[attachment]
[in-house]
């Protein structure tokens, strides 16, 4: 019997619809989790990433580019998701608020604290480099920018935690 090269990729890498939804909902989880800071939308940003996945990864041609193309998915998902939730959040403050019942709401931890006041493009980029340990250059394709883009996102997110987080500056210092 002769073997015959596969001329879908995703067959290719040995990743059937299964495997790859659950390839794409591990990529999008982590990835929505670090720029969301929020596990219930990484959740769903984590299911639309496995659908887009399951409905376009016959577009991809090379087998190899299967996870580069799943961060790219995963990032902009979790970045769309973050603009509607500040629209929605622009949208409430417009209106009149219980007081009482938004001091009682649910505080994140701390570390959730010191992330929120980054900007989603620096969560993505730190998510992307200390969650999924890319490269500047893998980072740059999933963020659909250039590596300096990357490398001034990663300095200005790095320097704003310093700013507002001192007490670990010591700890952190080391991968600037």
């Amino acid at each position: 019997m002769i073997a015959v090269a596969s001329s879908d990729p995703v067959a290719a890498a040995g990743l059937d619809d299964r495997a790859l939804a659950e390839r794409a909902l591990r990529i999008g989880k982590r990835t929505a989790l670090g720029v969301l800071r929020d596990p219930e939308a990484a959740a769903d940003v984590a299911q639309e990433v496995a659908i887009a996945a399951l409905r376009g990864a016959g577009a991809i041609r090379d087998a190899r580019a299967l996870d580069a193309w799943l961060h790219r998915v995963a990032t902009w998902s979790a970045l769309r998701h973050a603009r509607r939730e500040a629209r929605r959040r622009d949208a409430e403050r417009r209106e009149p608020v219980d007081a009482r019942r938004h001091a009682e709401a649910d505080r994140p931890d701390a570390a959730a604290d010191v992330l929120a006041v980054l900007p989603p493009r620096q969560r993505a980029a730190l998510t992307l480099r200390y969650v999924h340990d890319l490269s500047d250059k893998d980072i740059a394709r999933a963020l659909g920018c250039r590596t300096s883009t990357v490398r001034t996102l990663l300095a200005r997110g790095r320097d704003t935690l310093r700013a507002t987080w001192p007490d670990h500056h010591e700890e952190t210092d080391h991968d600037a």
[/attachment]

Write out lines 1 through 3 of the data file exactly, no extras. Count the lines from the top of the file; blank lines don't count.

[in-house]
């Protein structure tokens, strides 16, 4: 019997619809989790990433580019998701608020604290480099920018935690 090269990729890498939804909902989880800071939308940003996945990864041609193309998915998902939730959040403050019942709401931890006041493009980029340990250059394709883009996102997110987080500056210092 002769073997015959596969001329879908995703067959290719040995990743059937299964495997790859659950390839794409591990990529999008982590990835929505670090720029969301929020596990219930990484959740769903984590299911639309496995659908887009399951409905376009016959577009991809090379087998190899299967996870580069799943961060790219995963990032902009979790970045769309973050603009509607500040629209929605622009949208409430417009209106009149219980007081009482938004001091009682649910505080994140701390570390959730010191992330929120980054900007989603620096969560993505730190998510992307200390969650999924890319490269500047893998980072740059999933963020659909250039590596300096990357490398001034990663300095200005790095320097704003310093700013507002001192007490670990010591700890952190080391991968600037």
């Amino acid at each position: 019997m002769i073997a015959v090269a596969s001329s879908d990729p995703v067959a290719a890498a040995g990743l059937d619809d299964r495997a790859l939804a659950e390839r794409a909902l591990r990529i999008g989880k982590r990835t929505a989790l670090g720029v969301l800071r929020d596990p219930e939308a990484a959740a769903d940003v984590a299911q639309e990433v496995a659908i887009a996945a399951l409905r376009g990864a016959g577009a991809i041609r090379d087998a190899r580019a299967l996870d580069a193309w799943l961060h790219r998915v995963a990032t902009w998902s979790a970045l769309r998701h973050a603009r509607r939730e500040a629209r929605r959040r622009d949208a409430e403050r417009r209106e009149p608020v219980d007081a009482r019942r938004h001091a009682e709401a649910d505080r994140p931890d701390a570390a959730a604290d010191v992330l929120a006041v980054l900007p989603p493009r620096q969560r993505a980029a730190l998510t992307l480099r200390y969650v999924h340990d890319l490269s500047d250059k893998d980072i740059a394709r999933a963020l659909g920018c250039r590596t300096s883009t990357v490398r001034t996102l990663l300095a200005r997110g790095r320097d704003t935690l310093r700013a507002t987080w001192p007490d670990h500056h010591e700890e952190t210092d080391h991968d600037a």